I always find it difficult watching playoffs and election results. And this time it was the election results that were spiking my anxiety into the stratosphere.

I had tuned off the TV last Friday, October 30. Couldn’t deal with the tension coming from the cable-news readers. And on election night, the best I could do was watch for a minute at 8:00, 9:00 and 10:00. And even that became an exercise in frustration, so the TV went off and stayed off.

But just because the ‘boob-tube’ was off that didn’t mean my anxiety was reduced or controlled. The thought of 4 more years of the ‘asshole’ was not a thought that settled me in any way; if anything it made me crazy. So, I decided that it was time to step away from the electronics and to tend to my garden. I was Candide returning from the New World of 24/7 cable-news and scattered social-media to the slower more practical reality of my backyard.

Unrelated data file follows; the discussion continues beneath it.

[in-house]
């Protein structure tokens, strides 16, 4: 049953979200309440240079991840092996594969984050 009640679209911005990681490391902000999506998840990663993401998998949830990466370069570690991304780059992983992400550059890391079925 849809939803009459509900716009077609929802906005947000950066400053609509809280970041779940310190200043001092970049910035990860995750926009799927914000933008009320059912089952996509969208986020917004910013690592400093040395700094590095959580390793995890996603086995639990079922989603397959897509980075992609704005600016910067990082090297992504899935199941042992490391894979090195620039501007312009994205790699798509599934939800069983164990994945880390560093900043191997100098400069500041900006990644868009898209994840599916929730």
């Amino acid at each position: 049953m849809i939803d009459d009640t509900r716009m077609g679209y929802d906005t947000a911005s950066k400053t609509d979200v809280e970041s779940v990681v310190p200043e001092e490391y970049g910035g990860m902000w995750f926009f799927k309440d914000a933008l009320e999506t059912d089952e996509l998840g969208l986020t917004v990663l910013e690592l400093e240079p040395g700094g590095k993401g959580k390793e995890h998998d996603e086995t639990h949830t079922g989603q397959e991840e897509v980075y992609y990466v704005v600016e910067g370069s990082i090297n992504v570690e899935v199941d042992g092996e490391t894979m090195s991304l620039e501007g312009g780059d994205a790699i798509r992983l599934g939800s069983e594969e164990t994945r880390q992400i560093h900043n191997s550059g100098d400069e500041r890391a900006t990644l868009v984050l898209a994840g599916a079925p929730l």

The lilac tree that has been part of my backyard landscape for some 30 years was badly diseased and needed to be cut down. So, Thursday morning I got my pruning sheers and my saw and began cutting it down. And by Friday afternoon, the contractor was taking out the stump.
The images below show the progression from bare trunk to removed root-ball.

The last four years have been my slow and painful disillusionment of the American culture I readily joined in 1968.

The novella begins with a young man, Candide, who is living a sheltered life in an Edenic paradise and being indoctrinated with Leibnizian optimism by his mentor, Professor Pangloss. The work describes the abrupt cessation of this lifestyle, followed by Candide’s slow and painful disillusionment as he witnesses and experiences great hardships in the world. Voltaire concludes Candide with, if not rejecting optimism outright, advocating a deeply practical precept, “we must cultivate our garden”.

And I too returned to my garden after the craziness of the last 3 days.

And then at 11:44 am, I started hearing people outside cheering and celebrating.